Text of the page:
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Protecting against overdose: WFPS share safety tips as toxic opioid grips Winnipeg

Police are reminding folks what to do if they or someone around them is experiencing a drug overdose, as a deadly opioid continues to circulate through Winnipeg.

Winnipeg Fire Paramedic Service (WFPS) public education coordinator Cory Guest said a drug known as purple down, a form of heroin cut with fentanyl, is spreading throughout the city. It’s an opioid that has been on the streets for some time in different iterations, but this version is particularly toxic.

“We have heard of white down, beige down, brown down, pink down - there's lots of different colours, and I would say the lethality of this version of down is nothing that we've really ever seen,” he said in an interview with CTV Morning Live Winnipeg on Friday.

Data from the Medical Examiner's Office shows overdose deaths jumped from 187 in 2018 to 409 in 2021. Additionally, the WFPS responded to over 60 opioid calls so far in 2023, while naloxone has been administered to about 50 different patients.

Guest said this is owing to an unregulated toxic drug supply, meaning users aren’t able to safely dose themselves.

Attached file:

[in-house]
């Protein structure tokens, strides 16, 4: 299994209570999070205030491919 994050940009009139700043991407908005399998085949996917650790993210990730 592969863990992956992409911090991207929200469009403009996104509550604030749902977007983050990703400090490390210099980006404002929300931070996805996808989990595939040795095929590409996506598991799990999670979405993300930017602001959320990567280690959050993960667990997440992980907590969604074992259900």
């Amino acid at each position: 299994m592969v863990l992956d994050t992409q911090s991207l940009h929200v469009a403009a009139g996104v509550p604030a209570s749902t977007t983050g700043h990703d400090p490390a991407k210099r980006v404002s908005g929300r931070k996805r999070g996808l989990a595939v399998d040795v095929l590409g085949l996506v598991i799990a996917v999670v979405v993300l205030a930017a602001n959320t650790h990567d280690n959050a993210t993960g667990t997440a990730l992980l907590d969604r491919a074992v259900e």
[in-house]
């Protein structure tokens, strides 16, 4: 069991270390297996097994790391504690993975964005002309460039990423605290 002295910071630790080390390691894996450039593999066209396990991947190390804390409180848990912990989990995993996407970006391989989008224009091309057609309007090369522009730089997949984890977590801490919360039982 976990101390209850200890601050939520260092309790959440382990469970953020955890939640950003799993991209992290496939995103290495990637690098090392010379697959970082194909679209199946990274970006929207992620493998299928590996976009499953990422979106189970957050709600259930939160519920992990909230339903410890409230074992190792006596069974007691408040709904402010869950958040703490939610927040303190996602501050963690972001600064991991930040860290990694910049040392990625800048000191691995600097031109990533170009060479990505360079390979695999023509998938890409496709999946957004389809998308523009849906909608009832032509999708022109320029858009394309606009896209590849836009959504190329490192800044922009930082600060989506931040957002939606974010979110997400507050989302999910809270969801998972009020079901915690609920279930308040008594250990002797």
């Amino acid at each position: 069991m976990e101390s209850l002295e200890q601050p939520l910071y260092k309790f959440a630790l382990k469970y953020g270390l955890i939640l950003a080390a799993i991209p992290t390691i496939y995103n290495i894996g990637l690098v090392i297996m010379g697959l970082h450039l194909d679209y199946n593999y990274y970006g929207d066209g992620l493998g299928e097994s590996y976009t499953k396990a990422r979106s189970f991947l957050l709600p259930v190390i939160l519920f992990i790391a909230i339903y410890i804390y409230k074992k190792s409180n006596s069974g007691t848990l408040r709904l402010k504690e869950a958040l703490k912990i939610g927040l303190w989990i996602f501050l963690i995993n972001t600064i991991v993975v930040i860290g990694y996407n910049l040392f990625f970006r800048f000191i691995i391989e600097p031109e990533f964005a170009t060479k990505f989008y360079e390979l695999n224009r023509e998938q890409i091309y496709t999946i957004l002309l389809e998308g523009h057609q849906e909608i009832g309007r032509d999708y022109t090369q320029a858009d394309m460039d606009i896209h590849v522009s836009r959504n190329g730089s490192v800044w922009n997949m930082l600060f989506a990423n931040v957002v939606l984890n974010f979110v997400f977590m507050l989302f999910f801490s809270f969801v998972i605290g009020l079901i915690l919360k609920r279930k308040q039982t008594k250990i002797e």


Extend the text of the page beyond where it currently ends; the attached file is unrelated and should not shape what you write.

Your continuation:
He said those using drugs should not do it alone, as they won’t be able to recognize the signs of an overdose in themselves quickly enough to call 911.

“We want people to recognize when you're sick. We want people to be able to access 911 very quickly,” he said.

“Time is muscle. Time is brain. These opioids that we're talking about are really an acute central nervous system depressing drug, so your respiratory system will be compromised very, very quickly, and you will stop breathing.”

Common signs of drug overdose include dilated pupils, dizziness, confusion, extreme drowsiness, choking, gurgling, snoring sounds and an inability to wake up.

He said if you suspect someone around you is experiencing opioid poisoning, administering naloxone can save their life until paramedics arrive.

“The naloxone comes along and kind of has a fist fight with that drug,” he explained. “It in theory should replace itself on that part of your brain, and should allow you to start breathing again. It doesn't save everybody and it's a short-acting medication, though.”

He said paramedics have reported having to use more naloxone on folks overdosing on purple down, which points to how lethal these drugs have become.

CPR can also go a long way to saving someone’s life, Guest added. If you don’t have first aid training, he said 911 dispatchers can walk you through the process until help arrives.

- With files from CTV's Rachel Lagacé and Decon McKendrick Top Stories

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